Voter registration lawsuit trial put off until December

A Superior Court judge moved the trial from September to December that challenges a tougher voter verification process known as SB 3. Here, Deputy Secretary of State for Elections David Scanlan urged the House last January to keep in place laws now being challenged by lawsuits. The Democratically-controlled Legislature undid both those laws last spring but Gov. Chris Sununu, a Republican, is expected to veto them. 

CONCORD — The trial in the high-profile lawsuit that challenges stiffer election laws regarding the registration of new voters got pushed off towards the end of 2019.

And Hillsborough County Superior Court Judge David R. Anderson made it clear that once the trial is completed he won’t issue a final ruling until after next Feb. 11, the tentative date of the first-in-the-nation presidential primary.

Since last October, the state has been blocked from using new voter registration forms and affidavits set out in the 2017 law known as Senate Bill 3.

Judge Kenneth Brown, who has since retired, called those restrictions “unreasonable and discriminatory.”

“The court’s preliminary injunction would therefore remain in place until after the primary,” Judge Anderson wrote in an order Tuesday.

This new schedule moves the trial in this matter from September to six days in December, Dec. 2-5 and Dec. 9-10 in Hillsborough County Superior Court North in Manchester.

By Aug. 5, lawyers for both sides must compete their motions about discovery and also confirm that six days would be enough time to complete the trial.

One of the most significant policy achievements of the Republican legislative majority from 2017-2018 was passage of two election reform bills that tightened up the requirements for voter identification and proof of residency.

Both of those laws are being challenged in court by some combination of the League of Women Voters, Democratic Party, ACLU-NH, and individual plaintiffs.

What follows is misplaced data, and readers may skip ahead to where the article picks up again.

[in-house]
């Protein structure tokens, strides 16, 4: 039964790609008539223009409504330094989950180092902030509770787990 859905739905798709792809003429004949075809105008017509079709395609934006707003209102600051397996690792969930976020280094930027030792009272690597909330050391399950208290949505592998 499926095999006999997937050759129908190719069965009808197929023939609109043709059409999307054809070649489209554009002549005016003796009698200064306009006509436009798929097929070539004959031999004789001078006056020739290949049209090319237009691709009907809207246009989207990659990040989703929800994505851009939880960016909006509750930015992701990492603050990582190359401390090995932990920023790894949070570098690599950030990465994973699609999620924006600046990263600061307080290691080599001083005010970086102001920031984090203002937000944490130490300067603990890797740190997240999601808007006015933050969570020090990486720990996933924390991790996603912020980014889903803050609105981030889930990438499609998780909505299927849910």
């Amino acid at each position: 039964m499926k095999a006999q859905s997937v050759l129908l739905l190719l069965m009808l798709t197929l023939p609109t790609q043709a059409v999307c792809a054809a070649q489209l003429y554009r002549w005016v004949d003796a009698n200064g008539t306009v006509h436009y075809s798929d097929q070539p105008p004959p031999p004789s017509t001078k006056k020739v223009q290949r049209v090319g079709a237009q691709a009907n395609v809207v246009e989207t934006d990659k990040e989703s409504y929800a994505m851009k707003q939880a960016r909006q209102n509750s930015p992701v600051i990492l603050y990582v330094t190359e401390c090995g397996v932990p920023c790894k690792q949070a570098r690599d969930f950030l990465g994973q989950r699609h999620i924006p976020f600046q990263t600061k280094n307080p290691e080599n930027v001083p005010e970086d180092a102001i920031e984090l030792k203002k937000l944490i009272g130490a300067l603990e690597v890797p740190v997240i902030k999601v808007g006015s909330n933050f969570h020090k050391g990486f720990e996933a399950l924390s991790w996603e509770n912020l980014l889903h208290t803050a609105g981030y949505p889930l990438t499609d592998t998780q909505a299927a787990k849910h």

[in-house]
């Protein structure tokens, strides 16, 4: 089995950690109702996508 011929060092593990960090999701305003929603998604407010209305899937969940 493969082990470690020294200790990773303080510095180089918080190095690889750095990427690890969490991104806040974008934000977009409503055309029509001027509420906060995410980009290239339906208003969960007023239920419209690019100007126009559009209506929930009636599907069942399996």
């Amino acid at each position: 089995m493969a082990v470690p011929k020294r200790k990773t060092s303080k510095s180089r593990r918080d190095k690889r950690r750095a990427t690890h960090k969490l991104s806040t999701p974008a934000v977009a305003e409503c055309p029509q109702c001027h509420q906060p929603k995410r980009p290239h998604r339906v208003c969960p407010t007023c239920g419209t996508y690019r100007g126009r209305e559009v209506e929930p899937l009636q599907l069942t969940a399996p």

HB 1264 changed the definitions of resident to make voting in New Hampshire a declaration of residency, requiring the voter to make a change of driver’s license and motor vehicle registration within 60 days of casting a ballot in this state.

SB 3 changed the procedures for voter verification, particularly for those trying to register within 30 days of an election.

The Democratically-controlled Legislature that took back control in last November’s elections, have since passed bills (HB 106 and HB 611) that would undo those new voter restriction requirements.

But even legislative leaders expect Gov. Chris Sununu, a two-term Newfields Republican, will veto them.

And the House and Senate GOP forces have enough votes in either body to sustain Sununu’s vetoes.

Let America Vote, a liberal voting rights group, had recently urged Sununu to reconsider and acquiesce to these changes.

“It’s time for Gov. Sununu to sign these bills in order to ensure all eligible New Hampshire voters can vote without restrictive barriers and illegal poll taxes. There is no place in our democracy for making it harder for voters to vote. Gov. Sununu needs to sign these bill in order to protect New Hampshire’s fair and free elections,” said President Abe Rakov.